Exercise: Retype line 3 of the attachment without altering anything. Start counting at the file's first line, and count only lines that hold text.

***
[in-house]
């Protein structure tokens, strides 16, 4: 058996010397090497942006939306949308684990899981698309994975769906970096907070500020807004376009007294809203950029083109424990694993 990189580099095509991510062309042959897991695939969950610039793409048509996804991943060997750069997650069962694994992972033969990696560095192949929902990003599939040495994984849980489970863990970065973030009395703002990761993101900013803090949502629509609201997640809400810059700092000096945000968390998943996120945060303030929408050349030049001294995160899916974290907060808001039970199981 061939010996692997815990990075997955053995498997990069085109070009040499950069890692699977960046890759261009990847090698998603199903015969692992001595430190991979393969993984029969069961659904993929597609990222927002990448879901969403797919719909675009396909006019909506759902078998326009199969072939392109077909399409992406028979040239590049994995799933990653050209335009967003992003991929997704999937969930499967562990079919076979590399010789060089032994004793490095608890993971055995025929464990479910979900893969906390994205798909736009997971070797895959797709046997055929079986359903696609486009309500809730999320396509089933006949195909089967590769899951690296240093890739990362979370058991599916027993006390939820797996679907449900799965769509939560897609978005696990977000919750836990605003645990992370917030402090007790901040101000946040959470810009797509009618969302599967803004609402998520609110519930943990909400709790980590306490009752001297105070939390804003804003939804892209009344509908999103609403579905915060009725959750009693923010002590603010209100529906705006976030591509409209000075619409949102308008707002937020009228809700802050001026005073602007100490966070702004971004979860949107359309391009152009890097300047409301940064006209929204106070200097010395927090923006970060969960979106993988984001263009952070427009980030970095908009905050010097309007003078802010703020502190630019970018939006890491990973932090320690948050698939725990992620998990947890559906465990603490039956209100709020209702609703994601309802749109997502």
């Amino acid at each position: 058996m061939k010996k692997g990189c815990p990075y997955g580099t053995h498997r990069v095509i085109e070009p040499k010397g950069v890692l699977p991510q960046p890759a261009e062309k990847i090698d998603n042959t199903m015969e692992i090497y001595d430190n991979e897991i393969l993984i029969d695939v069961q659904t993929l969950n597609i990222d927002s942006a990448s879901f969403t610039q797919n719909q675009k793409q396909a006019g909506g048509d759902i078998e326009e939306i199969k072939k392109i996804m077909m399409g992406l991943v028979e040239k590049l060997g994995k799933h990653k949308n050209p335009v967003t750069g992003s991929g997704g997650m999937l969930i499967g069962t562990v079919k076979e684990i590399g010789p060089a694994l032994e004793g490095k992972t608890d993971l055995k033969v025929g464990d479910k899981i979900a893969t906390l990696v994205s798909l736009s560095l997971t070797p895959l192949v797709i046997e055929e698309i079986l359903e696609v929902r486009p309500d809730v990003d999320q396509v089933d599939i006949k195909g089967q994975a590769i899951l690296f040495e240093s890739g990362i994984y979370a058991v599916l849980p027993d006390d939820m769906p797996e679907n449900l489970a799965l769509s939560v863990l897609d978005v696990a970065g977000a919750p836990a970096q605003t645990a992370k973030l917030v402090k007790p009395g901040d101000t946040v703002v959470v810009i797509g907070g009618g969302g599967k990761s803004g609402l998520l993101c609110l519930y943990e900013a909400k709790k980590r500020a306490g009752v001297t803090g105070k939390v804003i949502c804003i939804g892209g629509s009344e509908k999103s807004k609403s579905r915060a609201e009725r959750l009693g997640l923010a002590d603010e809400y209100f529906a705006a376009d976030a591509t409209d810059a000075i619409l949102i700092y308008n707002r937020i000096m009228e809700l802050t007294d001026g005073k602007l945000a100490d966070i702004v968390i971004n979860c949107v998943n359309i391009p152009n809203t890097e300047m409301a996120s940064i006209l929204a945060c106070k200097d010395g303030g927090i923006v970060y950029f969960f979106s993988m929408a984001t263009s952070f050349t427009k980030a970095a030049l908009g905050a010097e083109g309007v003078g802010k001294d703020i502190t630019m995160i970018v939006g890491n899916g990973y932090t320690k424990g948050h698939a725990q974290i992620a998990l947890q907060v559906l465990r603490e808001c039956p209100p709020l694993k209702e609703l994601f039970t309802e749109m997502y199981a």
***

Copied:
């Amino acid at each position: 058996m061939k010996k692997g990189c815990p990075y997955g580099t053995h498997r990069v095509i085109e070009p040499k010397g950069v890692l699977p991510q960046p890759a261009e062309k990847i090698d998603n042959t199903m015969e692992i090497y001595d430190n991979e897991i393969l993984i029969d695939v069961q659904t993929l969950n597609i990222d927002s942006a990448s879901f969403t610039q797919n719909q675009k793409q396909a006019g909506g048509d759902i078998e326009e939306i199969k072939k392109i996804m077909m399409g992406l991943v028979e040239k590049l060997g994995k799933h990653k949308n050209p335009v967003t750069g992003s991929g997704g997650m999937l969930i499967g069962t562990v079919k076979e684990i590399g010789p060089a694994l032994e004793g490095k992972t608890d993971l055995k033969v025929g464990d479910k899981i979900a893969t906390l990696v994205s798909l736009s560095l997971t070797p895959l192949v797709i046997e055929e698309i079986l359903e696609v929902r486009p309500d809730v990003d999320q396509v089933d599939i006949k195909g089967q994975a590769i899951l690296f040495e240093s890739g990362i994984y979370a058991v599916l849980p027993d006390d939820m769906p797996e679907n449900l489970a799965l769509s939560v863990l897609d978005v696990a970065g977000a919750p836990a970096q605003t645990a992370k973030l917030v402090k007790p009395g901040d101000t946040v703002v959470v810009i797509g907070g009618g969302g599967k990761s803004g609402l998520l993101c609110l519930y943990e900013a909400k709790k980590r500020a306490g009752v001297t803090g105070k939390v804003i949502c804003i939804g892209g629509s009344e509908k999103s807004k609403s579905r915060a609201e009725r959750l009693g997640l923010a002590d603010e809400y209100f529906a705006a376009d976030a591509t409209d810059a000075i619409l949102i700092y308008n707002r937020i000096m009228e809700l802050t007294d001026g005073k602007l945000a100490d966070i702004v968390i971004n979860c949107v998943n359309i391009p152009n809203t890097e300047m409301a996120s940064i006209l929204a945060c106070k200097d010395g303030g927090i923006v970060y950029f969960f979106s993988m929408a984001t263009s952070f050349t427009k980030a970095a030049l908009g905050a010097e083109g309007v003078g802010k001294d703020i502190t630019m995160i970018v939006g890491n899916g990973y932090t320690k424990g948050h698939a725990q974290i992620a998990l947890q907060v559906l465990r603490e808001c039956p209100p709020l694993k209702e609703l994601f039970t309802e749109m997502y199981a």